EXCERPT 2: WORD COUNT: 319
When we thought about the phases of our lives at each juncture of change: our own departure from home, our first real job, our marriages, the birth of our children, all of the big phases of change held out something new for us. This change was shaping up very differently. This change was loss – complete dissolution of the fundamental family structure forever and that was all. We had to plan. We needed to be proactive. The alternative was to be left standing frozen in time, in a life that had moved on without us, and to become observers and visitors in our kids’ lives. Not acceptable. So, we set our imaginations loose.
We considered our location. Now that we knew we were leaving – where could we go?
“Angkor Wat,” I said.
“Wat what?” Nancy asked.
“It’s the largest temple in the world, built in 1125.”
“Where is it?”
“Uh, huh. Deborah, I was thinking more along the lines of a bucolic vineyard in Tuscany. You know, stroll along the hills, sample the fruit of the vine, nectar of the gods?”
“Oh. Okay, how would you feel about a camel trek in Morocco?”
“Probably sore, smelly, and hot. And I understand camels are mean and they spit. They spit, Deborah. What about a civilized boat ride down the Rhine River in Germany? They have castles and I know how you like castles.”
“I do like castles, but don’t you think we should go more exotic?”
“This is our first trip together. I’d like to steer clear of nations at war, places we’d need to wear a burka, or can’t speak the language, or ride on an angry animal. Surely we can agree on somewhere.”
“I’ve always wanted to see where grandma’s family came from.”
“With a little research and a rental car we can see the entire island in a couple of weeks.”
“Perfect. Ireland it is!”
What was the inspiration for your story?
I have three children and my sister has two. We both sent our last child to college the same week. As the excitement of their new lives at college grew, our feelings of loss also grew. It’s painful to kiss your kids good-bye and so we decided to run away from home. Our husbands raised their eyebrows when we announced we were taking a sister road trip through Ireland. We really needed to get away, open our horizons, see new things. We took off on what turned out to be a very poorly organized, but really hilarious long pub crawl around the emerald island. We knew sharing this story, and our successful antidote for empty nest, was something we wanted to do and the book was born.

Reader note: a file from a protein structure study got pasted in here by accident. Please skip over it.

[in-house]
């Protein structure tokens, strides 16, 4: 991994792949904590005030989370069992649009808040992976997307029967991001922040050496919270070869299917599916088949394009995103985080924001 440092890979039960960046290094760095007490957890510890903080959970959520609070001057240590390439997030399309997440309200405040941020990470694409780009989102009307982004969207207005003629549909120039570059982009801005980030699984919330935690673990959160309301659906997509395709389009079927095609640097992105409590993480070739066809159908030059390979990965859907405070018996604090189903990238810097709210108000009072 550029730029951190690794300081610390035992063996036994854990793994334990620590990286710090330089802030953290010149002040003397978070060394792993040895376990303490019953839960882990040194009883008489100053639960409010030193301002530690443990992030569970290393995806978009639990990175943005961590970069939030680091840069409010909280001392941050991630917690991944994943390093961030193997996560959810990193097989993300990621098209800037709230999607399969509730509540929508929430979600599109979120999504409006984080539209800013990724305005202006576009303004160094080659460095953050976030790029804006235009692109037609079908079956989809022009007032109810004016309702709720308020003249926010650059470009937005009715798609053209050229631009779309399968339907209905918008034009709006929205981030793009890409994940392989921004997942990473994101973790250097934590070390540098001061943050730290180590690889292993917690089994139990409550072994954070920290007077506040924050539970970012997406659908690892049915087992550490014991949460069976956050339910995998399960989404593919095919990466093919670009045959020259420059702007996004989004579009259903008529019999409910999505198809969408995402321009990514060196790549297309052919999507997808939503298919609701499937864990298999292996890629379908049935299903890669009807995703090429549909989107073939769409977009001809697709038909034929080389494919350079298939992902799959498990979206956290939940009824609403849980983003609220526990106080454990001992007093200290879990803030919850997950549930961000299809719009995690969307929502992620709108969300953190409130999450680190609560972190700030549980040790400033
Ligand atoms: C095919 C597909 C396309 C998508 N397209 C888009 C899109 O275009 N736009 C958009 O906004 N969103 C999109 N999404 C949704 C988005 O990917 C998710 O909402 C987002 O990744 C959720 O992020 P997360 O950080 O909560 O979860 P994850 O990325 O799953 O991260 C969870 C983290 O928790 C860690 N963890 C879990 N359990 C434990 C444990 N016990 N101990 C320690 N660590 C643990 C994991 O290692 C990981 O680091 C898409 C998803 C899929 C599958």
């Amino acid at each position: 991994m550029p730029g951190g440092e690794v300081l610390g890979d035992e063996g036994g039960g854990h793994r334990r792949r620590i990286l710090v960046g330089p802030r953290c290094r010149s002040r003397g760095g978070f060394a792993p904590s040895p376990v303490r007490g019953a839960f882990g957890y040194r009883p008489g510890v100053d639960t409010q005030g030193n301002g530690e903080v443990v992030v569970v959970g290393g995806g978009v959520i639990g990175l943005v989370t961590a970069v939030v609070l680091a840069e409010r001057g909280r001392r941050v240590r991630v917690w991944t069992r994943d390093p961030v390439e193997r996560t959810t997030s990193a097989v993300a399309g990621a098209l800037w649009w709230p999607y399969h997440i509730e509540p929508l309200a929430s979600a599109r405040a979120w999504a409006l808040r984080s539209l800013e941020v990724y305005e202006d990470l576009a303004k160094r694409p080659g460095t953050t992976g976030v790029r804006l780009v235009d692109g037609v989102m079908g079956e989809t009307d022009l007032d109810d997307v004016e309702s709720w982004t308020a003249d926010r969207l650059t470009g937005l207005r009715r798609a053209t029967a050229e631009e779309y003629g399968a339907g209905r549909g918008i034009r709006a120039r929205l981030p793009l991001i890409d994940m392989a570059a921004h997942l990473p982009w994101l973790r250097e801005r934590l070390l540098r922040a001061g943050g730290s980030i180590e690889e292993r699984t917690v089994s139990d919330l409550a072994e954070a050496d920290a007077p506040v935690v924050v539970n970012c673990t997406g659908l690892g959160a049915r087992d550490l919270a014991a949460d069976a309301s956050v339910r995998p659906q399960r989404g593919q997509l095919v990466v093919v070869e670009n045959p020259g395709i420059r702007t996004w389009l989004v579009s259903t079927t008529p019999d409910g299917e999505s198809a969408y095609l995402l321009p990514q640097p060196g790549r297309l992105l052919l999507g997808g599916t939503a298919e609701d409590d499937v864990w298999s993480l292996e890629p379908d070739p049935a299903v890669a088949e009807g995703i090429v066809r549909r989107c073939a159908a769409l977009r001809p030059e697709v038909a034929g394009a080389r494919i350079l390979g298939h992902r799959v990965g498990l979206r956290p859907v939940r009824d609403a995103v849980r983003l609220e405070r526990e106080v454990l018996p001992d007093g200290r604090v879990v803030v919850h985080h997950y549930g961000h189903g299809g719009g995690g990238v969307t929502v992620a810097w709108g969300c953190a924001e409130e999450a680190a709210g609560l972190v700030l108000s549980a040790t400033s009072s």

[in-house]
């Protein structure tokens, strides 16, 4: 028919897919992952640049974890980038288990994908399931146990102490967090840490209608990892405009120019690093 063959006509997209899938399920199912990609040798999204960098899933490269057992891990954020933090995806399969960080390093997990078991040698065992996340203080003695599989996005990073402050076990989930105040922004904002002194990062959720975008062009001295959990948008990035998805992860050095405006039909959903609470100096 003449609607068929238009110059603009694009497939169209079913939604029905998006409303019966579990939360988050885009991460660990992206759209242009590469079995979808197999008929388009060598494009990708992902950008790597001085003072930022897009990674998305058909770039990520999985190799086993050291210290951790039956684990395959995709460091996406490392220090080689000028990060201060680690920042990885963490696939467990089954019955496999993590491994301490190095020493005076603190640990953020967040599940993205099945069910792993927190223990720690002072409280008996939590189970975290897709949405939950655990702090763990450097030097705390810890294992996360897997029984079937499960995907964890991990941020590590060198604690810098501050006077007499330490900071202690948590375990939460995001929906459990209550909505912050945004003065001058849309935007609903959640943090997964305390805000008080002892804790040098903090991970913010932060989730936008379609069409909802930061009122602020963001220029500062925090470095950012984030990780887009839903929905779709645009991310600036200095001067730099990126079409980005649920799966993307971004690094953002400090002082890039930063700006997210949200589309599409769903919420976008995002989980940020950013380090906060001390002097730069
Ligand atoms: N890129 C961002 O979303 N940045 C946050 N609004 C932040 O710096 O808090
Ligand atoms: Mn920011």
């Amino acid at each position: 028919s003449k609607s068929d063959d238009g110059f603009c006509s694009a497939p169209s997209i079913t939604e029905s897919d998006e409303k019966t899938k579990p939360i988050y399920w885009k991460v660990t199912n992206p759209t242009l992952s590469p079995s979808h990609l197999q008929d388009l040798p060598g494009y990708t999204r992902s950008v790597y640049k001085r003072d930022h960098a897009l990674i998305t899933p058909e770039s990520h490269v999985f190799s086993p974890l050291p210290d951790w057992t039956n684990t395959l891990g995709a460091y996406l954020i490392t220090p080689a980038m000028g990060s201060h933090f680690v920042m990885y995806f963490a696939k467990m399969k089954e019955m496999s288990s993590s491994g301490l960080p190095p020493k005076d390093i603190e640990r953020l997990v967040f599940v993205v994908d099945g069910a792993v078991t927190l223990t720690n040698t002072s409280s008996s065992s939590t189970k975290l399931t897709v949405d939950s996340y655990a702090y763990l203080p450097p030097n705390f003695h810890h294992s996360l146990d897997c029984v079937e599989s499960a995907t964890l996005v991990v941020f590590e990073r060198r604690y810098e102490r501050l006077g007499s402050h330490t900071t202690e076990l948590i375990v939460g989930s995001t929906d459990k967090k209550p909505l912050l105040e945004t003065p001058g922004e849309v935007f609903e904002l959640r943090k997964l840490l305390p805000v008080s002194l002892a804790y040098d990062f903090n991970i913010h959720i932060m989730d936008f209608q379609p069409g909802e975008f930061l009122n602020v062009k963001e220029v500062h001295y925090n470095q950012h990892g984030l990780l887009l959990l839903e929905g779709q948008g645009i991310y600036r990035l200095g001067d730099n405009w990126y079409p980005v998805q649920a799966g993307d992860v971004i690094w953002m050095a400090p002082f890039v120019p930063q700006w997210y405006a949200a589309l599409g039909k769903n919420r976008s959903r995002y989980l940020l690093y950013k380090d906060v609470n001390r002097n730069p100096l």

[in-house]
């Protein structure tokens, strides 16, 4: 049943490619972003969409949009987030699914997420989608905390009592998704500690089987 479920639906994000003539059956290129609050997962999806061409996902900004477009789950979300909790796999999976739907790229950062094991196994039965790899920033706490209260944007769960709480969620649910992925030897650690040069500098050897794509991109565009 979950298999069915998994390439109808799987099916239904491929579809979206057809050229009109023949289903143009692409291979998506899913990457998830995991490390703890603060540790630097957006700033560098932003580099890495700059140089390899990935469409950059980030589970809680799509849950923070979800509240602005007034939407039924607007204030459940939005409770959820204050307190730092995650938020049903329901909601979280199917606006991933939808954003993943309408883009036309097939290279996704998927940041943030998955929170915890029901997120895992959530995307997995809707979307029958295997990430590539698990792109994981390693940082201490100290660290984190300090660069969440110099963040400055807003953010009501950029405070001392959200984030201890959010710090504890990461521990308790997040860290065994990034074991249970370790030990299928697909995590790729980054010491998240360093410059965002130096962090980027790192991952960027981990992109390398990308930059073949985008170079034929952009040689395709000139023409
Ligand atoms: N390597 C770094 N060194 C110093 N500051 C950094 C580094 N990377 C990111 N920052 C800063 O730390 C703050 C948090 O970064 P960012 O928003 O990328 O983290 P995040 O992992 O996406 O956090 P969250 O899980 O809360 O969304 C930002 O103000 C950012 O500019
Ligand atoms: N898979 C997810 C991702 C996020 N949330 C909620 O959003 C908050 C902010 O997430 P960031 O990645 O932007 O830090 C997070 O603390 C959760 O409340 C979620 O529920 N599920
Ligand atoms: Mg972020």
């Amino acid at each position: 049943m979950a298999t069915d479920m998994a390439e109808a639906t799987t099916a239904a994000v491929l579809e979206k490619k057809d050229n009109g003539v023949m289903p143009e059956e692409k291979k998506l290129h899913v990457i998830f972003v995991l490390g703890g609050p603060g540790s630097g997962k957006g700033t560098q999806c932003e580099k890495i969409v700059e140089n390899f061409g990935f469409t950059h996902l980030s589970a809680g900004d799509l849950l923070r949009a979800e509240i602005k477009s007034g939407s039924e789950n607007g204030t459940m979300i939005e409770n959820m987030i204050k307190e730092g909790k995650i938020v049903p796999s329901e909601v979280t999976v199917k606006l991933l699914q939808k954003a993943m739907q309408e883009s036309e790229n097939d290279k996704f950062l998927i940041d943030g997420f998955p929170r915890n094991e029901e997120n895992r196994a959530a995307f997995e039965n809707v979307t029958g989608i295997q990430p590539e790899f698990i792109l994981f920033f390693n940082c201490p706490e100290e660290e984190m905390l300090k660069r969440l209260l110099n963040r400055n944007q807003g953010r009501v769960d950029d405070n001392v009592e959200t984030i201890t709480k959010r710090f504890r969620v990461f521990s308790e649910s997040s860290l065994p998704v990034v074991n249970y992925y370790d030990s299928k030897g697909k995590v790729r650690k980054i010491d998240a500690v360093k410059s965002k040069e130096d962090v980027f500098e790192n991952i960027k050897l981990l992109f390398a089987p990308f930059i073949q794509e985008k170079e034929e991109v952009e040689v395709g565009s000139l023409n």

What kept you going throughout the writing process?
It is so great to have a co-author (whom you love). We sent pages back and forth. It was genuinely enjoyable to relive the funny and the distressing moments of the trip with each other. We had not traveled together as sisters since we were little girls in the backseat of our dad’s car. It was new, and it was old, and it was revelatory. We encouraged each other as we wrote.
Who is your most meaningful character and why?
Our most meaningful character was Memory. Throughout the story, we juxtaposed this funny mom adventure tale with reminiscences of raising our children, and of our own childhood together. It was a way of gaining distance and perspective. These memories are a character in our book and they thread their way through the narrative connecting the humor with a sentimental poignancy that is easily relatable to our readers.
Can we expect to hear more from these characters in the near future?
We would love to take another trip together. 2 BROADS ABROAD: Moms On the Run, Park II. We are hoping to get some suggestions from readers on where they’d like to see us travel? For those who’ve read the book, and get to know us a bit, they know how differently my sister and I see traveling and therein lies much of the humor. Please jump onto our Facebook page and send a suggestion.
How has this story touched your life?
This trip and the book that ensued were profoundly meaningful for us. We needed to break free of our overwhelming roles as hands-on moms, and although the trip was impulsive, I can’t imagine a more successful method of transition into that next phase of our lives. Once everyone is grown we are rarely, if ever, alone with our best friend or sister away from home. To be together talking about how our lives had gone and remembering the little girls we had been together was a time we will never forget.
- A $50 Amazon Gift Card
Ends July 31st at 11:59 PM EDT.